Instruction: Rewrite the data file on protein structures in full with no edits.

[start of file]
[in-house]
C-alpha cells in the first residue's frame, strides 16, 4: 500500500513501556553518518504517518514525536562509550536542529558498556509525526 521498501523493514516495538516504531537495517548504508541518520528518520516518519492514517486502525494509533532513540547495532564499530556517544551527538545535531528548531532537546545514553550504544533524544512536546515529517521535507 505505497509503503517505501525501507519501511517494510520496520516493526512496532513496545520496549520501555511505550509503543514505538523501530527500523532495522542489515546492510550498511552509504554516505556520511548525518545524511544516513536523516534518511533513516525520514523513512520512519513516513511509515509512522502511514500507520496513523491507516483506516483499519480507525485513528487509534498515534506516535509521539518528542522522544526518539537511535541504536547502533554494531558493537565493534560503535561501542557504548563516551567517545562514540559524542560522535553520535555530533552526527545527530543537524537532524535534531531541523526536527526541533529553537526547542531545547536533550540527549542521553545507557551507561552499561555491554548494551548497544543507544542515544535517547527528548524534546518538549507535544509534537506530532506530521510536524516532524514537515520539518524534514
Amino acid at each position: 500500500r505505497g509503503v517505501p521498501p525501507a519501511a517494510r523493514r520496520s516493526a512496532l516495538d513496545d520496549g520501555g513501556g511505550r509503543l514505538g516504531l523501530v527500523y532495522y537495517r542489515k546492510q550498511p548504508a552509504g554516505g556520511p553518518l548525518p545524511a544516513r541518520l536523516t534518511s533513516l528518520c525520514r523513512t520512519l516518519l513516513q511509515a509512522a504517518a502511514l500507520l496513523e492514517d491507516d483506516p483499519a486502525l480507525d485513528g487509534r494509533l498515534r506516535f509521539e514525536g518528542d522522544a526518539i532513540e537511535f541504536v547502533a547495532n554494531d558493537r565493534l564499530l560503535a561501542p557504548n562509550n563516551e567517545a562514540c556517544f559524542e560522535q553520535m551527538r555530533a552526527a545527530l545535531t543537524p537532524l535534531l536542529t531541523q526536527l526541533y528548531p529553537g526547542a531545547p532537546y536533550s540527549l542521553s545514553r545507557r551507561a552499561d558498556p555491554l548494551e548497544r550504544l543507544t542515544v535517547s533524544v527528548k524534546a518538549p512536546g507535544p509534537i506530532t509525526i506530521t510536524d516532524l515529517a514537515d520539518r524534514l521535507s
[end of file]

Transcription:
[in-house]
C-alpha cells in the first residue's frame, strides 16, 4: 500500500513501556553518518504517518514525536562509550536542529558498556509525526 521498501523493514516495538516504531537495517548504508541518520528518520516518519492514517486502525494509533532513540547495532564499530556517544551527538545535531528548531532537546545514553550504544533524544512536546515529517521535507 505505497509503503517505501525501507519501511517494510520496520516493526512496532513496545520496549520501555511505550509503543514505538523501530527500523532495522542489515546492510550498511552509504554516505556520511548525518545524511544516513536523516534518511533513516525520514523513512520512519513516513511509515509512522502511514500507520496513523491507516483506516483499519480507525485513528487509534498515534506516535509521539518528542522522544526518539537511535541504536547502533554494531558493537565493534560503535561501542557504548563516551567517545562514540559524542560522535553520535555530533552526527545527530543537524537532524535534531531541523526536527526541533529553537526547542531545547536533550540527549542521553545507557551507561552499561555491554548494551548497544543507544542515544535517547527528548524534546518538549507535544509534537506530532506530521510536524516532524514537515520539518524534514
Amino acid at each position: 500500500r505505497g509503503v517505501p521498501p525501507a519501511a517494510r523493514r520496520s516493526a512496532l516495538d513496545d520496549g520501555g513501556g511505550r509503543l514505538g516504531l523501530v527500523y532495522y537495517r542489515k546492510q550498511p548504508a552509504g554516505g556520511p553518518l548525518p545524511a544516513r541518520l536523516t534518511s533513516l528518520c525520514r523513512t520512519l516518519l513516513q511509515a509512522a504517518a502511514l500507520l496513523e492514517d491507516d483506516p483499519a486502525l480507525d485513528g487509534r494509533l498515534r506516535f509521539e514525536g518528542d522522544a526518539i532513540e537511535f541504536v547502533a547495532n554494531d558493537r565493534l564499530l560503535a561501542p557504548n562509550n563516551e567517545a562514540c556517544f559524542e560522535q553520535m551527538r555530533a552526527a545527530l545535531t543537524p537532524l535534531l536542529t531541523q526536527l526541533y528548531p529553537g526547542a531545547p532537546y536533550s540527549l542521553s545514553r545507557r551507561a552499561d558498556p555491554l548494551e548497544r550504544l543507544t542515544v535517547s533524544v527528548k524534546a518538549p512536546g507535544p509534537i506530532t509525526i506530521t510536524d516532524l515529517a514537515d520539518r524534514l521535507s